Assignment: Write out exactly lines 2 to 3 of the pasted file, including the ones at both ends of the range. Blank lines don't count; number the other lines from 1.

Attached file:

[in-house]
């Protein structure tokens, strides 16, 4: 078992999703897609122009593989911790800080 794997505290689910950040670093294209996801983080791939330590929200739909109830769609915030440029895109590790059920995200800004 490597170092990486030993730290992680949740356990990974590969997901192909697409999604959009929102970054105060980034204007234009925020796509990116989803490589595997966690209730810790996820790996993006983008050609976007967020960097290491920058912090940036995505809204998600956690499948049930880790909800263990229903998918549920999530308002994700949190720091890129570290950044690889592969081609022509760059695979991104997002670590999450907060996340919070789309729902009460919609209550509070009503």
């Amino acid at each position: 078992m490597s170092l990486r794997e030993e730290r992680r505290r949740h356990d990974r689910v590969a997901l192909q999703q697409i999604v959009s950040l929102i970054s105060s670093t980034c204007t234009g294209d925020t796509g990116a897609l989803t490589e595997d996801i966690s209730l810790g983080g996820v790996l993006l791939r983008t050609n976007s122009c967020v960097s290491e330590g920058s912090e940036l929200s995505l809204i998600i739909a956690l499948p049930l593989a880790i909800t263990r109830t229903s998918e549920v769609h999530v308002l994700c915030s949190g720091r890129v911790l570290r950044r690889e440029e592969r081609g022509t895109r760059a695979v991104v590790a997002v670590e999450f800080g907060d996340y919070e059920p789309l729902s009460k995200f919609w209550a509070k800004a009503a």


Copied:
């Protein structure tokens, strides 16, 4: 078992999703897609122009593989911790800080 794997505290689910950040670093294209996801983080791939330590929200739909109830769609915030440029895109590790059920995200800004 490597170092990486030993730290992680949740356990990974590969997901192909697409999604959009929102970054105060980034204007234009925020796509990116989803490589595997966690209730810790996820790996993006983008050609976007967020960097290491920058912090940036995505809204998600956690499948049930880790909800263990229903998918549920999530308002994700949190720091890129570290950044690889592969081609022509760059695979991104997002670590999450907060996340919070789309729902009460919609209550509070009503």
């Amino acid at each position: 078992m490597s170092l990486r794997e030993e730290r992680r505290r949740h356990d990974r689910v590969a997901l192909q999703q697409i999604v959009s950040l929102i970054s105060s670093t980034c204007t234009g294209d925020t796509g990116a897609l989803t490589e595997d996801i966690s209730l810790g983080g996820v790996l993006l791939r983008t050609n976007s122009c967020v960097s290491e330590g920058s912090e940036l929200s995505l809204i998600i739909a956690l499948p049930l593989a880790i909800t263990r109830t229903s998918e549920v769609h999530v308002l994700c915030s949190g720091r890129v911790l570290r950044r690889e440029e592969r081609g022509t895109r760059a695979v991104v590790a997002v670590e999450f800080g907060d996340y919070e059920p789309l729902s009460k995200f919609w209550a509070k800004a009503a």